One of the reasons — arguably the main reason — why the big transnational corporations are now running the world is because most people don’t believe they are. And, of the minority who do realize they live under corporate rule, some think it’s unavoidable and others that it’s even desirable.

This unawareness or acceptance of the New World Order is the greatest triumph of the public relations industry. Its propagandists, in the service of business leaders, have perfected the art of media-transmitted mind control. They have honed and refined the mass brainwashing techniques first devised by Edward L. Bernays, a nephew of Sigmund Freud, more than a century ago.

Not many people today have ever heard of Bernays, but within the glass-and-marble towers of Burson-Marsteller, Hill & Knowlton, Edelman, and other big American PR agencies, he is revered as “the Father of Spin,” as the patron saint of mass persuasion.

Bernays got his start in moulding public opinion during the First World War, when he was asked by the U.S. government to popularize its belated decision to enter the war against Germany. He coined the slogan “Let’s Make the World Safe for Democracy,” and was credited with changing public sentiment in the U.S. from anti-war to pro-war, almost overnight.

In the post-war years, during the Roaring Twenties, Bernays was in great demand by business firms looking for mass marketing techniques to sell their products. One of his biggest clients in the 1920s was the tobacco industry. His first task was to popularize smoking by women, which he did by equating smoking with women’s liberation. If you were a woman who believed in equal rights with men, he told them, you should have the same right as men to smoke — even in public.

One of his major stunts was to organize what he called a “Torches of Liberty” Easter parade in New York in 1929, in which thousands of marching women all smoked (or at least waved) cigarettes as their symbol of women’s liberation — their “torches of liberty.” The sale of cigarettes to women massively increased in the years that followed.

Tobacco’s harmful effects on human lungs and heart were unknown at the time, of course, so Bernays was able to set up an advertising campaign jointly with the American Medical Association to “prove” that smoking was actually beneficial to people’s health. This campaign, which featured pro-smoking messages from physicians as well as movie stars and other celebrities, saturated magazine, radio and TV advertising for nearly 50 years.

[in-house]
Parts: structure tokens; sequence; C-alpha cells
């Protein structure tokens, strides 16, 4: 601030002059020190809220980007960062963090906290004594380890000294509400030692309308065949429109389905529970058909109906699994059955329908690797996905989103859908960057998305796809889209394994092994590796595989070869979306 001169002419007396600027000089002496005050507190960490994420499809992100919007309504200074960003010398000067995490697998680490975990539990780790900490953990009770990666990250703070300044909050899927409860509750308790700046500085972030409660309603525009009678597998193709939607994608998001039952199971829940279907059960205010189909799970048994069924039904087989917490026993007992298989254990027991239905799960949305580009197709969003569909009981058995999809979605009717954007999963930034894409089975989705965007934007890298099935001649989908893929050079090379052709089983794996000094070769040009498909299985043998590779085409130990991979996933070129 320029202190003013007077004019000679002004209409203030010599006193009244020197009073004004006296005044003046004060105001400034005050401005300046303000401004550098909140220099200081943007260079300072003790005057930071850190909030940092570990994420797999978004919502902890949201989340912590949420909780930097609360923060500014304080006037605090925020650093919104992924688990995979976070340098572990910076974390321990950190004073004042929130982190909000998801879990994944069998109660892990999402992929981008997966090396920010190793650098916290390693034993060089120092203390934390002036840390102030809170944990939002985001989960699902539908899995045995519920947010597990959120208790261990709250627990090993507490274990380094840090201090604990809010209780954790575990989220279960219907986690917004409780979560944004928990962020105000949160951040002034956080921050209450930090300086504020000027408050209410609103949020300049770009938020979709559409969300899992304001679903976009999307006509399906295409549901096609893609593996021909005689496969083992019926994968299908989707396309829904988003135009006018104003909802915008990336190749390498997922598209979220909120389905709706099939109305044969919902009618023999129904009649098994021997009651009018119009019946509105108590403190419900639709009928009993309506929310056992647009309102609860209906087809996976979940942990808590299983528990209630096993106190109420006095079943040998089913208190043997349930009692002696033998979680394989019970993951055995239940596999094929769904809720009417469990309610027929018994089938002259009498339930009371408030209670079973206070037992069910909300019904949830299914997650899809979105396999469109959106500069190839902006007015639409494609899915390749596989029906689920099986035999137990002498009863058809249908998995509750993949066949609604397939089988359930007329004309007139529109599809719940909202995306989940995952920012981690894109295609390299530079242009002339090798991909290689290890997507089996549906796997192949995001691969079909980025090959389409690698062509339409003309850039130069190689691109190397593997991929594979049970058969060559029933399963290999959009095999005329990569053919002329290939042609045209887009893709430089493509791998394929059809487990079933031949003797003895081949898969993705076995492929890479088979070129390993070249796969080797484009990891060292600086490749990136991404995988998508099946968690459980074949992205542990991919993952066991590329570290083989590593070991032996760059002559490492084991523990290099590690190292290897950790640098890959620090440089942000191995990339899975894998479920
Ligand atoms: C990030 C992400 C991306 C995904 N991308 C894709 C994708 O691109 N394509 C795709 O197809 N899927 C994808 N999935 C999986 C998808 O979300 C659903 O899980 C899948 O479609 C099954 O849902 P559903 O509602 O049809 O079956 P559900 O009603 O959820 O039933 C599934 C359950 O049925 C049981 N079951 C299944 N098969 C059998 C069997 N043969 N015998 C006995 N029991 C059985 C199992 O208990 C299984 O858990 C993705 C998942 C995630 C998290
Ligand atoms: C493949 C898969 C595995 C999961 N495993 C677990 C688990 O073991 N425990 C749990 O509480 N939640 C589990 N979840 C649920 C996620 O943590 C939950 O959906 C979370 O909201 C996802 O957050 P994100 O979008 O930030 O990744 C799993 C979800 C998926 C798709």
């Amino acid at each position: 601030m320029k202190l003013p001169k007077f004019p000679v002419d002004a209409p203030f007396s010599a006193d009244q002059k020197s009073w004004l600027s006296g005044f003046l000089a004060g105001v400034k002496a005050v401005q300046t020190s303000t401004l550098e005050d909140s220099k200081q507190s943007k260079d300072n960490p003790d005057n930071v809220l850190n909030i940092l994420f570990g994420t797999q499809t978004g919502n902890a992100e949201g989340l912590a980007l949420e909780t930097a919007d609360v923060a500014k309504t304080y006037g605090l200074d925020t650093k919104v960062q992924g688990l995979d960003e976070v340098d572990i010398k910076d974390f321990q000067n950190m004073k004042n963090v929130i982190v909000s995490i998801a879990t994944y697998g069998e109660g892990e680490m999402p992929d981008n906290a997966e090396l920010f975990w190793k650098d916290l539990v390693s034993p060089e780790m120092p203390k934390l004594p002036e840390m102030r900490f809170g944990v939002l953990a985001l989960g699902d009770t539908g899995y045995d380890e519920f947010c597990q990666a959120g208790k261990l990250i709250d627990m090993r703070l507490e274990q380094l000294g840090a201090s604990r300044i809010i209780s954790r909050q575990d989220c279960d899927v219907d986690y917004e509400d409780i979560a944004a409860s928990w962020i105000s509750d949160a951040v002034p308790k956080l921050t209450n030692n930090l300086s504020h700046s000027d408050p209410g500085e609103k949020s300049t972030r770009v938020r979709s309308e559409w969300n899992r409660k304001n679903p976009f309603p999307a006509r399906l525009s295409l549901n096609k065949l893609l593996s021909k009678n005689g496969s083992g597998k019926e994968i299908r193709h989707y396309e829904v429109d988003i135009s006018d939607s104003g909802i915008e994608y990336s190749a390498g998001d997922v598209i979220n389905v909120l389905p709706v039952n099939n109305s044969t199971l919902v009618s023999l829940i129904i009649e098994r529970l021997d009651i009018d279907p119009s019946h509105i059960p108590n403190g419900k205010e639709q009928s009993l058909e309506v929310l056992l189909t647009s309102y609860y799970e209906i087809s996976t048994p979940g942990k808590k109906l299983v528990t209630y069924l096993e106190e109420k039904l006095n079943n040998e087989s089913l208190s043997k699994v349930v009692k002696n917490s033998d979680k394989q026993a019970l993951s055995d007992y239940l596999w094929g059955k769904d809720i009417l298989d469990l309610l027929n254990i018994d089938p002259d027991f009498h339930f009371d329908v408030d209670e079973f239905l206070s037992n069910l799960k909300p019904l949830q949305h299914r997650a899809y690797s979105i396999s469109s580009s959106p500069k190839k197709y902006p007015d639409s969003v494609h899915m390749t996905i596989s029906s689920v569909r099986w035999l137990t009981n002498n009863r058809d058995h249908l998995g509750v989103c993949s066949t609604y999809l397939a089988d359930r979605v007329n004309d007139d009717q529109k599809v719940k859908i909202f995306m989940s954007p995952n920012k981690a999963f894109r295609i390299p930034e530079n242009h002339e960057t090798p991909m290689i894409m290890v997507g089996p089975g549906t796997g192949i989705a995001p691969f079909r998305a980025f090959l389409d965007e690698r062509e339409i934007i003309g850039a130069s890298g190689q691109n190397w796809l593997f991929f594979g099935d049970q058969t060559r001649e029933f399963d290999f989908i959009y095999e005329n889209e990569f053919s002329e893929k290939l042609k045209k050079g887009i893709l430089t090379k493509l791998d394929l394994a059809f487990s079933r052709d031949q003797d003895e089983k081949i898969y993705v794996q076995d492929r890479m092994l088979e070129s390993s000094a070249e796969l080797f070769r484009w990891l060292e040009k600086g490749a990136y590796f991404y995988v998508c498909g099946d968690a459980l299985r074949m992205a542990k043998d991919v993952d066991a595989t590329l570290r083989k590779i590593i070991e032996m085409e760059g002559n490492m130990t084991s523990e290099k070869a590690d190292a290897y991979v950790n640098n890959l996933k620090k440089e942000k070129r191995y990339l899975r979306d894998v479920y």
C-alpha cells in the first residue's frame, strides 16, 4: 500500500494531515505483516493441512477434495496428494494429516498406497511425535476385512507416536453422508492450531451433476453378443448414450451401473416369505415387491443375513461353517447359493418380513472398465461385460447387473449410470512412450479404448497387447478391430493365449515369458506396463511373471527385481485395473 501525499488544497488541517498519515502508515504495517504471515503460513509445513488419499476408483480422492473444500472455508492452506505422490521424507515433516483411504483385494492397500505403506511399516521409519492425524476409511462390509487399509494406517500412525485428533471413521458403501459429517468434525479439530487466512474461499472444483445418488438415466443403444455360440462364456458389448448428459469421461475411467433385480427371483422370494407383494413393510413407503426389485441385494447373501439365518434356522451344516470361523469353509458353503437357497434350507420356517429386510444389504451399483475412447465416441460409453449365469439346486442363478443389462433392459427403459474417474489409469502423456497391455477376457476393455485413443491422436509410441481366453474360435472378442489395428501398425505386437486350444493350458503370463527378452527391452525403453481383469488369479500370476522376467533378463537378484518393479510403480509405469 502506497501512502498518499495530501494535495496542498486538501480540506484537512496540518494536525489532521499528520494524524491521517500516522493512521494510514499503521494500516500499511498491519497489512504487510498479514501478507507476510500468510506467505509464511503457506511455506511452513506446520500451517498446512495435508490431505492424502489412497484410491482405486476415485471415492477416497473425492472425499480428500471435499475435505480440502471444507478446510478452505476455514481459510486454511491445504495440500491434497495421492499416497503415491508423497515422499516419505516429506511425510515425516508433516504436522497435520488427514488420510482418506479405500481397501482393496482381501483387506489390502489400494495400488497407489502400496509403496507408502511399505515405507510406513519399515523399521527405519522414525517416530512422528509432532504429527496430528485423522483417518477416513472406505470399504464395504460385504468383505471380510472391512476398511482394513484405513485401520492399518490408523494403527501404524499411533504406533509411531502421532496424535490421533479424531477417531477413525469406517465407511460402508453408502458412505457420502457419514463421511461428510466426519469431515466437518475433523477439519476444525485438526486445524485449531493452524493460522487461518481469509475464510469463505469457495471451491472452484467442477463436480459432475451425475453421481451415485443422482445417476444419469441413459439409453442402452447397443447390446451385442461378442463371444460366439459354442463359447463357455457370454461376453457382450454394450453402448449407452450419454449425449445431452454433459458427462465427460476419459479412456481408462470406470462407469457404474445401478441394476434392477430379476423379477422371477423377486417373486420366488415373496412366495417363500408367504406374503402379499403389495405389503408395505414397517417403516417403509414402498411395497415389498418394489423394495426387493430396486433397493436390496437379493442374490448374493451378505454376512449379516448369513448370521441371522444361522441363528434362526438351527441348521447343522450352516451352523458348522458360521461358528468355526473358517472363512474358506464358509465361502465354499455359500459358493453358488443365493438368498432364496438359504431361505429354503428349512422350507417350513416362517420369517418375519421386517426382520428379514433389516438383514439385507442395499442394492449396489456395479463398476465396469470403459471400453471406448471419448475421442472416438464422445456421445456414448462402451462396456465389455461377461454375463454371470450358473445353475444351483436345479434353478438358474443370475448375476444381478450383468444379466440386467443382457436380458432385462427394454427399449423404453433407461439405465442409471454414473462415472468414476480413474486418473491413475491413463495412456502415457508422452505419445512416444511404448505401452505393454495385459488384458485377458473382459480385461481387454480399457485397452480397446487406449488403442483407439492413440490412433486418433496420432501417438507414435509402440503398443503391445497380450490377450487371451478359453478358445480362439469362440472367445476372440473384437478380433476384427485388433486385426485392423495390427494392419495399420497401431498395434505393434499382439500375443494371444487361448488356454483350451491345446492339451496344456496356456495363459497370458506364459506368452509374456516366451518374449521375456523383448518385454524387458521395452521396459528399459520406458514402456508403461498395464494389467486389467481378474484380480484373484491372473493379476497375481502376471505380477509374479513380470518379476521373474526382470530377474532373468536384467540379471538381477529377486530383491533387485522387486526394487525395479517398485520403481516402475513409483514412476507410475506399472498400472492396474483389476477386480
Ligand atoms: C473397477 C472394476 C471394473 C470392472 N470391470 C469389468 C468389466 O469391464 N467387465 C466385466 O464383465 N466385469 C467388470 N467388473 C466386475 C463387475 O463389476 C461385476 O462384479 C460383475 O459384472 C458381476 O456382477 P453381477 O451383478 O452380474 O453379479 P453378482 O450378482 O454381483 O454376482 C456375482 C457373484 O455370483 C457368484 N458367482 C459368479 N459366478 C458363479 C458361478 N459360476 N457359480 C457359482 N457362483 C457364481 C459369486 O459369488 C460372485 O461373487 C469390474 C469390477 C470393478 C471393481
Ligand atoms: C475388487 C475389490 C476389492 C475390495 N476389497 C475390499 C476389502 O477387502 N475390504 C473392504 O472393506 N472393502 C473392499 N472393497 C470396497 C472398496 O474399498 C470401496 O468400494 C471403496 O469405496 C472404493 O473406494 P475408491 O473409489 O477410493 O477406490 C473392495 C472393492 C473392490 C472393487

Bernays was also the PR genius who popularized bacon as a breakfast food. Nobody had thought of eating these fatty pork strips first thing in the morning until Bernays launched his bacon-for-breakfast blitz.

During the next few decades, Bernays and his growing number of PR colleagues developed the principles and methods by which masses of people could be brainwashed through messages repeated over and over in the media. And it wasn’t just products that could be sold in this way. It was also ideas and concepts, no matter how abhorrent. 

Josef Goebbels, Hitler’s minister of propaganda, studied and adopted Edward L.Bernays’s techniques when he was asked to persuade the German people that they were members of a superior race that needed to be “purified.”

Bernays held the masses in contempt. He once described the public as “a herd that needs to be led,” adding that this herd instinct made people “susceptible to leadership.” But he always maintained that the best kind of leadership was unobtrusive — that the masses could best be led and manipulated if they weren’t aware of the processes used to control them. He didn’t believe that democracy was a workable political system, because in his view most people couldn’t think rationally and thus needed to be told what to think.

Here’s a paragraph from Bernays’s remarkably candid book, Propaganda:

Those who manipulate the unseen mechanism of society constitute an invisible government which is the true ruling power. We are governed, our minds moulded, our tastes formed, our ideas suggested largely by men we have never heard of. This is a logical result of the way in which our democratic society is organized. Vast numbers of human beings must cooperate if they are to live together as a smoothly functioning society. In almost every act of our lives, whether in the sphere of politics or business, in our social conduct or our ethical thinking, we are dominated by the relatively small number of persons who understand the mental processes and social patterns of the masses. It is they who pull the wires that control the public mind.

Of course, Bernays was himself pre-eminent among the select few entrusted with this task of moulding public opinion on behalf of the world’s rich and powerful élites.

The big PR firms that now create the desired benevolent image for business leaders and their products are the modern practitioners of Bernays’s methods.

This article is the first part in a two-part series on advertising and business propaganda.

Image: Flickr/990927

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Ed Finn

Ed Finn grew up in Corner Brook, Newfoundland, where he worked as a printer’s apprentice, reporter, columnist, and editor of that city’s daily newspaper, the Western Star. His career as a journalist...